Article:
Before Apple TV+ becomes available to consumers — ambiguously stated as some time this fall, according to executive Zack Van Amburg, who introduced the celeb-a-thon alongside his partner in Apple’s TV unit Jamie Erlicht – the company will introduce a software update due in May to serve as an a la carte access to cable channels.

The idea is that subscribers would pay for only the content they select, which would stream ad-free, as well as online or to download for offline playback. At launch consumers would be able to access HBO, Showtime and Starz through the service — all channels that already sell add-on subscriptions that allow consumers to stream their content without paying for a full cable package. Apple’s pitch is that its app allows subscribers to stream that content without having to launch separate apps or going to a third-party service.

As part of this, Apple plans to add support for Amazon Fire devices, Roku and iMacs, as well as apps compatible with smart TVs made by Sony, Samsung, LG and Vizio. Among the unknowns is whether consumers will be available to view Apple TV (original flavor or +) via desktop browsers like Firefox, Microsoft Edge or Google Chrome.

Nor did the company mention anything about making its original available to iPhone-shunning heretics who defy the will of Tim Cook by insisting on using Android or other non-Apple devices.

To hear the applause from event attendees and marvel at the caliber of star power Apple was able to attract to the company's Cupertino-based headquarters on a Monday morning, a casual observer might be blinkered into thinking the company is on the verge of the extraordinary.

But it has a great deal of catching up to do in an arena dominated by Netflix. Among the estimated 57 percent of Americans who subscribe to some form of streaming service (according to a 2018 survey conducted by CNBC), 51 percent of them are Netflix subscribers. Prime, which bundles its video streaming service into an annual membership that includes free shipping for Amazon shoppers, has an estimated 31 percent of the market, with Hulu capturing about 14 percent of the rest.

This is before one takes into account the services that fall into the remaining two percent of that streaming pie, including CBS All Access. Also, by the time Apple plants its flag in this space, it’ll also be contending with streaming services from AT&T, which now owns Time Warner (and the DirecTV satellite service), as well as Disney, which just completed its acquisition of the lion’s share of what was once 21st Century Fox.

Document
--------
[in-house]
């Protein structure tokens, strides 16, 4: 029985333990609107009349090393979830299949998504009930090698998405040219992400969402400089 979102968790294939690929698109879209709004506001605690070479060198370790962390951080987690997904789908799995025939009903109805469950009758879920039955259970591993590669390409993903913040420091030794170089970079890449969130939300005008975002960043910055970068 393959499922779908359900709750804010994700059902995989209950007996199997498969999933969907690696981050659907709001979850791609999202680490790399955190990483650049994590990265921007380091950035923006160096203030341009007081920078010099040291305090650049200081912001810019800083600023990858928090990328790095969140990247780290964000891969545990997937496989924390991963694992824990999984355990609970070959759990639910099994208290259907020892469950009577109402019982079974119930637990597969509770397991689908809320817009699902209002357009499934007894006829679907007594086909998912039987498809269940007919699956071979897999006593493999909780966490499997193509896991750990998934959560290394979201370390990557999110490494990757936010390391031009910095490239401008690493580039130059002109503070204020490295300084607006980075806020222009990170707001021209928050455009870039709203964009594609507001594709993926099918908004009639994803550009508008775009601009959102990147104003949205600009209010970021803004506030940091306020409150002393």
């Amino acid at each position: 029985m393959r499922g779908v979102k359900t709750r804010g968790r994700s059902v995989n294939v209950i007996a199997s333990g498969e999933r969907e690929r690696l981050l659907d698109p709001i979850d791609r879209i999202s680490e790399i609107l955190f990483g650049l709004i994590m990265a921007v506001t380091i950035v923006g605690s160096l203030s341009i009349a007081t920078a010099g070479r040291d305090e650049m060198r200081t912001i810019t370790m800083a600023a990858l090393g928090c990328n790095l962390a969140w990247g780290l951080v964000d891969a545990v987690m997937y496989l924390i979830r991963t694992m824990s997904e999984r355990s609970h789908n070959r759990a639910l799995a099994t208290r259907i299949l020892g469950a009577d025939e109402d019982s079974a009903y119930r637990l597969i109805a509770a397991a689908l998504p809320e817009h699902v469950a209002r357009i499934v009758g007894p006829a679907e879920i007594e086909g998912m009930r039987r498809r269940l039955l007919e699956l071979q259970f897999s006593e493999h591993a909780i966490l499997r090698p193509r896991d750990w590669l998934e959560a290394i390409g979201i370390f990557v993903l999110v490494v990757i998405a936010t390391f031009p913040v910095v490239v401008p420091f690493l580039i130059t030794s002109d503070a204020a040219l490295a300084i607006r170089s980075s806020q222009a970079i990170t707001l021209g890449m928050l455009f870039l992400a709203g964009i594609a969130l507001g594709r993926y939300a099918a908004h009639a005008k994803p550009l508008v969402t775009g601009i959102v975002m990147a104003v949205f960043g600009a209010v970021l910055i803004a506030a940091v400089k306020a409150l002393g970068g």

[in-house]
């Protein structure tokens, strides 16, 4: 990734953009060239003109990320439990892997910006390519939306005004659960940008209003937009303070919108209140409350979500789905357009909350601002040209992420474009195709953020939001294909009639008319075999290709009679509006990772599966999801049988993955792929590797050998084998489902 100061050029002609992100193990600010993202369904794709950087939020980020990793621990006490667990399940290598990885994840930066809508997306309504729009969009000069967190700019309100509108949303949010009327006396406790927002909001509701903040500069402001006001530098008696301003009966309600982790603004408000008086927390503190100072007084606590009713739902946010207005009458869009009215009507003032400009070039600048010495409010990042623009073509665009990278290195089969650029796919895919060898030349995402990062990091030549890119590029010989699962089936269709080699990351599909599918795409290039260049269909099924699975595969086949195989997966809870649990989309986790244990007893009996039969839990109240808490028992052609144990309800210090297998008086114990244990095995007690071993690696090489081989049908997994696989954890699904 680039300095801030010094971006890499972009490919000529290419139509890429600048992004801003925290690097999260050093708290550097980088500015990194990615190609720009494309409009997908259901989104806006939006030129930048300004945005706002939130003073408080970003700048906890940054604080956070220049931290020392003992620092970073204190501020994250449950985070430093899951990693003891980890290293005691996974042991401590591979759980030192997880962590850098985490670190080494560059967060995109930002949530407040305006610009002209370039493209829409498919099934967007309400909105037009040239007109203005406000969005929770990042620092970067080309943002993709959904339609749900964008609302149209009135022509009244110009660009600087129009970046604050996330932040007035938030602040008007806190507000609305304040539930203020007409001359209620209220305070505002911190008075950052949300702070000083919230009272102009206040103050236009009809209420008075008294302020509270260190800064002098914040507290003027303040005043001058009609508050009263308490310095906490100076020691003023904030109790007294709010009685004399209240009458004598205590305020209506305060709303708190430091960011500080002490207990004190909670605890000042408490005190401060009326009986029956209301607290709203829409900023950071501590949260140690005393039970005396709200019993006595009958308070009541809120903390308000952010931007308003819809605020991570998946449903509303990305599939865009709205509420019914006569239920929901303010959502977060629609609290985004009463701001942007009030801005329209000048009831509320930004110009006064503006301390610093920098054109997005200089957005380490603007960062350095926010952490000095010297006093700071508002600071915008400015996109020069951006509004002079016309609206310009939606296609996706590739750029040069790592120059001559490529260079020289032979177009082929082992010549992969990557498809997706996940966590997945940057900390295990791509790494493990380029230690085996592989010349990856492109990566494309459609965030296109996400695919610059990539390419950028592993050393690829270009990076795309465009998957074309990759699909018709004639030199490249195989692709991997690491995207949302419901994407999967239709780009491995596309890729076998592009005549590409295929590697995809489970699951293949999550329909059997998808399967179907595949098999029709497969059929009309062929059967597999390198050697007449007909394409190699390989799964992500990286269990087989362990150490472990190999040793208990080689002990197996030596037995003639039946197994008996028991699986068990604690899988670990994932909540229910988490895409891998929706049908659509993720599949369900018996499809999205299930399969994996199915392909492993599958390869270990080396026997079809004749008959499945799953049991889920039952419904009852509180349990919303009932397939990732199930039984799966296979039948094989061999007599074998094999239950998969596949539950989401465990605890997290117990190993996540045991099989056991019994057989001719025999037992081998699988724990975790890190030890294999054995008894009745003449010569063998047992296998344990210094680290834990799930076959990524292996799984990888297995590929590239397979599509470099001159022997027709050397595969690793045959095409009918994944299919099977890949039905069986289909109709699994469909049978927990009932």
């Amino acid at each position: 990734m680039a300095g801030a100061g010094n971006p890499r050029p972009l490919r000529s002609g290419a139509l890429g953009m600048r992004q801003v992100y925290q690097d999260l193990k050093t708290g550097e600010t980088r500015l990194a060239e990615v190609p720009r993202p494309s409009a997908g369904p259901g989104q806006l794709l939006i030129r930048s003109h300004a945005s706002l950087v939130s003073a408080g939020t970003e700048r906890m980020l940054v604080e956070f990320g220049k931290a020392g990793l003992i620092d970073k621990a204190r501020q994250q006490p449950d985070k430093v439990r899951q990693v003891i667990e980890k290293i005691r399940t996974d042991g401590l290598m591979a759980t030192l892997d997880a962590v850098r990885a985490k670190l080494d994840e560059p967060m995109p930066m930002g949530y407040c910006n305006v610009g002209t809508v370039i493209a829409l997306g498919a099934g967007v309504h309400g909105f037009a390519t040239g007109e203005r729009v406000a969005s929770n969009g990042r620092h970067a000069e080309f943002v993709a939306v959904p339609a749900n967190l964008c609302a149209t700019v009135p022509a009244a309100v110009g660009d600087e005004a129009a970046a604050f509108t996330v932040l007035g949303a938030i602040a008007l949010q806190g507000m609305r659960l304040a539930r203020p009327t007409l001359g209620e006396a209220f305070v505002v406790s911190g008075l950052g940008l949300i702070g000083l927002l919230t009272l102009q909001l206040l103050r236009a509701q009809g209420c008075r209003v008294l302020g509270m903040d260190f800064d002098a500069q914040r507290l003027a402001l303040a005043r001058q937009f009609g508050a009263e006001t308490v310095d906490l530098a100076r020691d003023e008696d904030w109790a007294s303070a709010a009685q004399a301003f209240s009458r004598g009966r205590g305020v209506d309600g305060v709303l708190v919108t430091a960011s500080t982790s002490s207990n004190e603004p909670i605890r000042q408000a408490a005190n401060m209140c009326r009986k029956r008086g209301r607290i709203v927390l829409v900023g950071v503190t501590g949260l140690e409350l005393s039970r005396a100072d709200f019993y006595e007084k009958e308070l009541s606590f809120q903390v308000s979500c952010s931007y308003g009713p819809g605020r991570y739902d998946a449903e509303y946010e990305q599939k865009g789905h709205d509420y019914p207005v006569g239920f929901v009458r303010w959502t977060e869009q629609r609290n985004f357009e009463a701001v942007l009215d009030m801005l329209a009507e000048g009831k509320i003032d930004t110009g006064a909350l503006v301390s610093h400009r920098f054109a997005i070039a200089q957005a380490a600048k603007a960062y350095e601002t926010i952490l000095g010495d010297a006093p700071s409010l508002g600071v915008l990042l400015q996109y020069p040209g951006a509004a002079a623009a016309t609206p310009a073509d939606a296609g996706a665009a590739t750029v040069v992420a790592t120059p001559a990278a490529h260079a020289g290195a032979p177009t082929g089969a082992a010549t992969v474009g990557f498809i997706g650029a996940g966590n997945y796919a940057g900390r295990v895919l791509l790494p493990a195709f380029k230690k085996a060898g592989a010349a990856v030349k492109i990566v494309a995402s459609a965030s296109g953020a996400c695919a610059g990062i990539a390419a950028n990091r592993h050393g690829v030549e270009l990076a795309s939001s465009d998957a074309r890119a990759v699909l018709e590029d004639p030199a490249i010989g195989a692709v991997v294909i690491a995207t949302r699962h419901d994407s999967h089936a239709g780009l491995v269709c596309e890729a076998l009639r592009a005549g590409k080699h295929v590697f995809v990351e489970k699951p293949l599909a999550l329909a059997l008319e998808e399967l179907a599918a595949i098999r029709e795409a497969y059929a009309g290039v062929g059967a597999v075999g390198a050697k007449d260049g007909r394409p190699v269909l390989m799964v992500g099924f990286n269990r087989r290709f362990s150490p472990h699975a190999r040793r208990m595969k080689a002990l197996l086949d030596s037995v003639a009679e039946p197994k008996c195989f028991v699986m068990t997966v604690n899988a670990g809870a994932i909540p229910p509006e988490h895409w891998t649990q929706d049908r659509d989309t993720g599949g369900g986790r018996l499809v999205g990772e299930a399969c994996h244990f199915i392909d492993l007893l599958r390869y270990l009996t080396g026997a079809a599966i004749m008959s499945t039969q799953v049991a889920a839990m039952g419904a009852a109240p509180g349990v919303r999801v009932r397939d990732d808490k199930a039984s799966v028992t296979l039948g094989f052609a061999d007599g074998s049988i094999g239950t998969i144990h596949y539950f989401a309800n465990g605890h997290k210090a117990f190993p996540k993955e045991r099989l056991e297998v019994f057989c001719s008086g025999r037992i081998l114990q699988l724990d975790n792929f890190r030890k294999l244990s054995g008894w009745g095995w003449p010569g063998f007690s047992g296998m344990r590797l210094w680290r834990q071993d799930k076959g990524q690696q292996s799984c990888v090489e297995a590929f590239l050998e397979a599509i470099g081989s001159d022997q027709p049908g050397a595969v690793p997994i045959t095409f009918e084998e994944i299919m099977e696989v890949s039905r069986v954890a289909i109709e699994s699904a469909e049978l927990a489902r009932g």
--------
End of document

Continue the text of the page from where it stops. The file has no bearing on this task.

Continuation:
It also helps to remember, as the New York Times pointed out in a story that also ran on Monday, that a few short years ago Apple leapt into the world of high fashion with the intent of marrying tech with couture in the form of “wearables.” Nowadays, such accessories are commonplace enough to almost be déclassé.

In this round, Apple isn’t at the forefront with regard to streaming content. It is catching up in a game where its competitors have deeper benches of content to draw up on and a significant reach of their own. And others who should be as well-positioned to get in this game, including YouTube, are pulling back or bowing out altogether.

In essence, then, what Apple revealed to the world on Monday is what we already know: it’s a company that invests in very good-looking products and glamorous producers, and knows how to hype them. But it is entering a marketplace and a medium that makes its own stars, not the other way around. And it might be in for the realization that its TV ambitions may have ripened a bit too late.

Regardless of what happens,  the Oprahs, Witherspoons and Spielbergs of the world will be fine.

By Melanie McFarland

Melanie McFarland is Salon's award-winning senior culture critic. Follow her on Twitter: @McTelevision